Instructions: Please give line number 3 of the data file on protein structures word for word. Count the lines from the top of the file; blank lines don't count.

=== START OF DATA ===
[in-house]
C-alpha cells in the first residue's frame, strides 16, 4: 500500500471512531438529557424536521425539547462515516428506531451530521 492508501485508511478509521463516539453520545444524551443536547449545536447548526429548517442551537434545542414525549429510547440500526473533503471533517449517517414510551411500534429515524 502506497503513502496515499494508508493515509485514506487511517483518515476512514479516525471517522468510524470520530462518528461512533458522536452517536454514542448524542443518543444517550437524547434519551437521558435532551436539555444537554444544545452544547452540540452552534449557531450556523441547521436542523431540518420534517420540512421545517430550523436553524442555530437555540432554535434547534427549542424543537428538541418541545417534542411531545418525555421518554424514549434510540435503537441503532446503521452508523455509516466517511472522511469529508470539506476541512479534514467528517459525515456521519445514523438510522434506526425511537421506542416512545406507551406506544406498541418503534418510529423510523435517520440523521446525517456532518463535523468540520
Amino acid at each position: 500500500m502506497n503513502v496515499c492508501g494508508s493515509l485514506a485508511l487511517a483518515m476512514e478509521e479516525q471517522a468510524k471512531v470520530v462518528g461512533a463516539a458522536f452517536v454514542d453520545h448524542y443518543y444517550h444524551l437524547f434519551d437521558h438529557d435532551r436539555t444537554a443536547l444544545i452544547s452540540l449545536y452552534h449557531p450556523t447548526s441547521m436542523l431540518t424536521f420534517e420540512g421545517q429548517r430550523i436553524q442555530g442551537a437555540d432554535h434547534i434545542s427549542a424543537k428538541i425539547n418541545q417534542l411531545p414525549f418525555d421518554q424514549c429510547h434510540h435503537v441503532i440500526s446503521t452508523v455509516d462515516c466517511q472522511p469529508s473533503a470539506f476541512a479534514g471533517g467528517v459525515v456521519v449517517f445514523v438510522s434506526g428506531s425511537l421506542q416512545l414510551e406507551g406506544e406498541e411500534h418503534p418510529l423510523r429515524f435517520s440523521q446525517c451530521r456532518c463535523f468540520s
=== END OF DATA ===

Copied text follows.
Amino acid at each position: 500500500m502506497n503513502v496515499c492508501g494508508s493515509l485514506a485508511l487511517a483518515m476512514e478509521e479516525q471517522a468510524k471512531v470520530v462518528g461512533a463516539a458522536f452517536v454514542d453520545h448524542y443518543y444517550h444524551l437524547f434519551d437521558h438529557d435532551r436539555t444537554a443536547l444544545i452544547s452540540l449545536y452552534h449557531p450556523t447548526s441547521m436542523l431540518t424536521f420534517e420540512g421545517q429548517r430550523i436553524q442555530g442551537a437555540d432554535h434547534i434545542s427549542a424543537k428538541i425539547n418541545q417534542l411531545p414525549f418525555d421518554q424514549c429510547h434510540h435503537v441503532i440500526s446503521t452508523v455509516d462515516c466517511q472522511p469529508s473533503a470539506f476541512a479534514g471533517g467528517v459525515v456521519v449517517f445514523v438510522s434506526g428506531s425511537l421506542q416512545l414510551e406507551g406506544e406498541e411500534h418503534p418510529l423510523r429515524f435517520s440523521q446525517c451530521r456532518c463535523f468540520s